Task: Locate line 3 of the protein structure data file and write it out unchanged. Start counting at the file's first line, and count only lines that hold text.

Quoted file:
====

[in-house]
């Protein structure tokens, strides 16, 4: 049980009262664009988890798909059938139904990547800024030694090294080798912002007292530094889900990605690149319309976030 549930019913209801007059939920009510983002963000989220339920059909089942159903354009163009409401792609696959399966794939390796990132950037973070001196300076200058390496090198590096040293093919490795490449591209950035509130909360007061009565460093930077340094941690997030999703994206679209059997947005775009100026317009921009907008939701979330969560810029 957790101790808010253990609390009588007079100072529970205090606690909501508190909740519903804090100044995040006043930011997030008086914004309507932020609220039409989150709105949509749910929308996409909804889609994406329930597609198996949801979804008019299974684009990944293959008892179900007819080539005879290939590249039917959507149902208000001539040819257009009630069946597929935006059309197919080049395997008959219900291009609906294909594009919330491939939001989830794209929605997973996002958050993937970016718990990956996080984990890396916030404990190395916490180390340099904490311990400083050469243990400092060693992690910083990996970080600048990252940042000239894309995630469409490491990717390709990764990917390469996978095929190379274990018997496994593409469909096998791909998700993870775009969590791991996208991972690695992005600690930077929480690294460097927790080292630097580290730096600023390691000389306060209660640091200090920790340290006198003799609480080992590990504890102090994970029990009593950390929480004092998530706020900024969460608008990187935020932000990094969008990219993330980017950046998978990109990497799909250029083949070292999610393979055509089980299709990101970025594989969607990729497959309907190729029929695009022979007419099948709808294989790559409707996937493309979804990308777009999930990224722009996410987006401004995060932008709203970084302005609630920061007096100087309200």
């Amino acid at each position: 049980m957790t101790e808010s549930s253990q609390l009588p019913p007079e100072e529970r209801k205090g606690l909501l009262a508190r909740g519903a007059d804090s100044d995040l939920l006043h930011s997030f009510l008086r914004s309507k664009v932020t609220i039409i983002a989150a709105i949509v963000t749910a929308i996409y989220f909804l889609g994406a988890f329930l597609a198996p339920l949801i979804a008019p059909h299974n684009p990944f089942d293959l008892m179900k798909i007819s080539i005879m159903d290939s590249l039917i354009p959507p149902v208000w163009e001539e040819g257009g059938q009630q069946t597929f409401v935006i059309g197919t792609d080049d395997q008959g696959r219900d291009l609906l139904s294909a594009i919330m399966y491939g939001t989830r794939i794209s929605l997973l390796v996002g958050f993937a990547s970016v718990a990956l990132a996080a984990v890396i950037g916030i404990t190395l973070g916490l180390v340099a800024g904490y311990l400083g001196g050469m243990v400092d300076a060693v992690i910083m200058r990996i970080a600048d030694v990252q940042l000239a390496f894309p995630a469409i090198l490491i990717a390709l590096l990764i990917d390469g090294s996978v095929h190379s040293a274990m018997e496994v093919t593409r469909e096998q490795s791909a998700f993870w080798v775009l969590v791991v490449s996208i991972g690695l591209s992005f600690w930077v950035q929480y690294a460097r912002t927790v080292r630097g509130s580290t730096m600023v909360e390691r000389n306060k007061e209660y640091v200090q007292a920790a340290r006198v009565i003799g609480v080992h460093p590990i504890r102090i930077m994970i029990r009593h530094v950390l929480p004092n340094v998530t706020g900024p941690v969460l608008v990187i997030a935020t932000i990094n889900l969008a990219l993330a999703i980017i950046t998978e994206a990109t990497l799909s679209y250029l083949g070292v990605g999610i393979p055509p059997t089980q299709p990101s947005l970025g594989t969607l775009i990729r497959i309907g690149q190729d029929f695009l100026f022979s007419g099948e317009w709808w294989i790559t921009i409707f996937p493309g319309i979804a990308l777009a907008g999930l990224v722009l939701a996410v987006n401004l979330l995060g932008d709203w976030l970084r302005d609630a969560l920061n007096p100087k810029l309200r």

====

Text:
């Amino acid at each position: 049980m957790t101790e808010s549930s253990q609390l009588p019913p007079e100072e529970r209801k205090g606690l909501l009262a508190r909740g519903a007059d804090s100044d995040l939920l006043h930011s997030f009510l008086r914004s309507k664009v932020t609220i039409i983002a989150a709105i949509v963000t749910a929308i996409y989220f909804l889609g994406a988890f329930l597609a198996p339920l949801i979804a008019p059909h299974n684009p990944f089942d293959l008892m179900k798909i007819s080539i005879m159903d290939s590249l039917i354009p959507p149902v208000w163009e001539e040819g257009g059938q009630q069946t597929f409401v935006i059309g197919t792609d080049d395997q008959g696959r219900d291009l609906l139904s294909a594009i919330m399966y491939g939001t989830r794939i794209s929605l997973l390796v996002g958050f993937a990547s970016v718990a990956l990132a996080a984990v890396i950037g916030i404990t190395l973070g916490l180390v340099a800024g904490y311990l400083g001196g050469m243990v400092d300076a060693v992690i910083m200058r990996i970080a600048d030694v990252q940042l000239a390496f894309p995630a469409i090198l490491i990717a390709l590096l990764i990917d390469g090294s996978v095929h190379s040293a274990m018997e496994v093919t593409r469909e096998q490795s791909a998700f993870w080798v775009l969590v791991v490449s996208i991972g690695l591209s992005f600690w930077v950035q929480y690294a460097r912002t927790v080292r630097g509130s580290t730096m600023v909360e390691r000389n306060k007061e209660y640091v200090q007292a920790a340290r006198v009565i003799g609480v080992h460093p590990i504890r102090i930077m994970i029990r009593h530094v950390l929480p004092n340094v998530t706020g900024p941690v969460l608008v990187i997030a935020t932000i990094n889900l969008a990219l993330a999703i980017i950046t998978e994206a990109t990497l799909s679209y250029l083949g070292v990605g999610i393979p055509p059997t089980q299709p990101s947005l970025g594989t969607l775009i990729r497959i309907g690149q190729d029929f695009l100026f022979s007419g099948e317009w709808w294989i790559t921009i409707f996937p493309g319309i979804a990308l777009a907008g999930l990224v722009l939701a996410v987006n401004l979330l995060g932008d709203w976030l970084r302005d609630a969560l920061n007096p100087k810029l309200r």